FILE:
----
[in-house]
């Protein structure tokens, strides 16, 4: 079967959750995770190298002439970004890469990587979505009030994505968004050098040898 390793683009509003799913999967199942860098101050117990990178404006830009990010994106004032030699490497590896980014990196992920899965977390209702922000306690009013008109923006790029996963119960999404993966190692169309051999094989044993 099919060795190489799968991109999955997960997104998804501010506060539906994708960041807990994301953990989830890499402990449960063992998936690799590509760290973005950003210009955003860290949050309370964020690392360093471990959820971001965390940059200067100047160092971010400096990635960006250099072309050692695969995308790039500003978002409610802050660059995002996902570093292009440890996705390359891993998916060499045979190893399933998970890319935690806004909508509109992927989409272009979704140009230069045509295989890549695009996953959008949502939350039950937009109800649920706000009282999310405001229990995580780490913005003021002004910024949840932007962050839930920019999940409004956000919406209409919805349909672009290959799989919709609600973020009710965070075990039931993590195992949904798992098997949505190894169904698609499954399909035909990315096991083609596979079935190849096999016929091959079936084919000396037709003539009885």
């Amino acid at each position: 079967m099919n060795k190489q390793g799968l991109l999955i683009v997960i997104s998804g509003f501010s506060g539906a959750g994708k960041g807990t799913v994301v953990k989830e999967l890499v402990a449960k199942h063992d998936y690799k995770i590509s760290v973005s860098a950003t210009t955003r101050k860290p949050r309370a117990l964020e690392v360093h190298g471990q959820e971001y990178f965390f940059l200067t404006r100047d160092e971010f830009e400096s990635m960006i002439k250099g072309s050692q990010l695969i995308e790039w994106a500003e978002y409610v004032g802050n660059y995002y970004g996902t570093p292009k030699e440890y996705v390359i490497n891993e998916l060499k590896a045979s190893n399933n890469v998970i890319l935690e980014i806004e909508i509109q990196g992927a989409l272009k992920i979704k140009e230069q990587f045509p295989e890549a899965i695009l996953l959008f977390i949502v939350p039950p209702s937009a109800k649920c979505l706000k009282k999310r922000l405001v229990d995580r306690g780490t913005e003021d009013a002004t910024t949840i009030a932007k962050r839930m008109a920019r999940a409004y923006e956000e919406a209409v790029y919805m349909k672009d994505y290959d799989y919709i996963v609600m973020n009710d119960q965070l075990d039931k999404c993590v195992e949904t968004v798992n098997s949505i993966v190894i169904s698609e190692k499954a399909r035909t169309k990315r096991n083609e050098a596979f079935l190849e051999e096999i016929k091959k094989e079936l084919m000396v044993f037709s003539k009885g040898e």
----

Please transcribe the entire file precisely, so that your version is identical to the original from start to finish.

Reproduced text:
[in-house]
């Protein structure tokens, strides 16, 4: 079967959750995770190298002439970004890469990587979505009030994505968004050098040898 390793683009509003799913999967199942860098101050117990990178404006830009990010994106004032030699490497590896980014990196992920899965977390209702922000306690009013008109923006790029996963119960999404993966190692169309051999094989044993 099919060795190489799968991109999955997960997104998804501010506060539906994708960041807990994301953990989830890499402990449960063992998936690799590509760290973005950003210009955003860290949050309370964020690392360093471990959820971001965390940059200067100047160092971010400096990635960006250099072309050692695969995308790039500003978002409610802050660059995002996902570093292009440890996705390359891993998916060499045979190893399933998970890319935690806004909508509109992927989409272009979704140009230069045509295989890549695009996953959008949502939350039950937009109800649920706000009282999310405001229990995580780490913005003021002004910024949840932007962050839930920019999940409004956000919406209409919805349909672009290959799989919709609600973020009710965070075990039931993590195992949904798992098997949505190894169904698609499954399909035909990315096991083609596979079935190849096999016929091959079936084919000396037709003539009885």
């Amino acid at each position: 079967m099919n060795k190489q390793g799968l991109l999955i683009v997960i997104s998804g509003f501010s506060g539906a959750g994708k960041g807990t799913v994301v953990k989830e999967l890499v402990a449960k199942h063992d998936y690799k995770i590509s760290v973005s860098a950003t210009t955003r101050k860290p949050r309370a117990l964020e690392v360093h190298g471990q959820e971001y990178f965390f940059l200067t404006r100047d160092e971010f830009e400096s990635m960006i002439k250099g072309s050692q990010l695969i995308e790039w994106a500003e978002y409610v004032g802050n660059y995002y970004g996902t570093p292009k030699e440890y996705v390359i490497n891993e998916l060499k590896a045979s190893n399933n890469v998970i890319l935690e980014i806004e909508i509109q990196g992927a989409l272009k992920i979704k140009e230069q990587f045509p295989e890549a899965i695009l996953l959008f977390i949502v939350p039950p209702s937009a109800k649920c979505l706000k009282k999310r922000l405001v229990d995580r306690g780490t913005e003021d009013a002004t910024t949840i009030a932007k962050r839930m008109a920019r999940a409004y923006e956000e919406a209409v790029y919805m349909k672009d994505y290959d799989y919709i996963v609600m973020n009710d119960q965070l075990d039931k999404c993590v195992e949904t968004v798992n098997s949505i993966v190894i169904s698609e190692k499954a399909r035909t169309k990315r096991n083609e050098a596979f079935l190849e051999e096999i016929k091959k094989e079936l084919m000396v044993f037709s003539k009885g040898e």